• Plan type:  I won’t go into much detail here, but I will call them out a bit when I talk about creating the product backlog, and iteration plans.

image

Figure 7 – Create New Plan

Creating your Backlog Plan

    The first plan you are going to need if you are following an agile process is the product backlog.  This is the plan that will hold all known tasks that need to get done on the project.  Once the backlog plan is created you can go off and define all the work that needs to be done on the project.

  1. Create a new plan
  2. Name:  Call it “Product Backlog”
  3. Owner:  Leave the project as the owner
  4. Iteration:  Choose the “Backlog” iteration you created in an earlier section
  5. Plan Type: Product Backlog

Creating a Sprint Plan

    Now that the product backlog has been created it’s time to get to work.  To create an iteration plan follow the same plan creation only choose one of your iteration timelines for the “Iteration”, and choose “Sprint Backlog” as the plan type.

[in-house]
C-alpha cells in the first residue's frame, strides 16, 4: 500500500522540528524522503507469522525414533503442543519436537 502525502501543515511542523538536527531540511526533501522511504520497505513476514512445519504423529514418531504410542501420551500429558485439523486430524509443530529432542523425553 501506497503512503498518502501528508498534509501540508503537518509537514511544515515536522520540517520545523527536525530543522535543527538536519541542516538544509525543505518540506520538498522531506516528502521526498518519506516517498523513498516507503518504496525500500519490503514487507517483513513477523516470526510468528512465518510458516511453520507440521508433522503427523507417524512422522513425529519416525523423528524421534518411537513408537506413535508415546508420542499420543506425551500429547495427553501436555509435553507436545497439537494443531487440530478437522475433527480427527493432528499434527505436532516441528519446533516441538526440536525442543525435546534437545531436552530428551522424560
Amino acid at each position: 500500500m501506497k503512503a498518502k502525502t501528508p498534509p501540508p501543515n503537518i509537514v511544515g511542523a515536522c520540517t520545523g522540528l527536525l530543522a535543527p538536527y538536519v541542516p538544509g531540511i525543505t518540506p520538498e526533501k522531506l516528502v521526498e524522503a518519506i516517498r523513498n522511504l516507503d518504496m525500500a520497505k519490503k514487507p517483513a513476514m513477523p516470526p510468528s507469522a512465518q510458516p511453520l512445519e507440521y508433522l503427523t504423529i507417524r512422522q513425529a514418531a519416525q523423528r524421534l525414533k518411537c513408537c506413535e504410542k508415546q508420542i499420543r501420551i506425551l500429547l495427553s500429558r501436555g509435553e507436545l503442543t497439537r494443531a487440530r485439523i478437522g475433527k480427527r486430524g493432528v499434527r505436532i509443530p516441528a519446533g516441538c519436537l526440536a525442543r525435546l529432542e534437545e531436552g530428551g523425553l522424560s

Summary

    This has been a crash course in getting up and running with agile project management using Rational Team Concert.  If you are familiar with Agile planning you should be in pretty decent shape to begin playing around with RTC as a project management tool.  RTC is a very good project management tool (I’ll save my complaints for another post) if you work in an agile environment, and since it’s free for small teams there is no reason not to give it a try.

 

Useful Links

https://jazz.net/projects/rational-team-concert/features/planning Overview of the planning capabilities in RTC.
https://jazz.net/library/article/590/ Planning with Rational Team Concert 3.0
https://jazz.net/library/article/542/ Getting Started with Rational Team Concert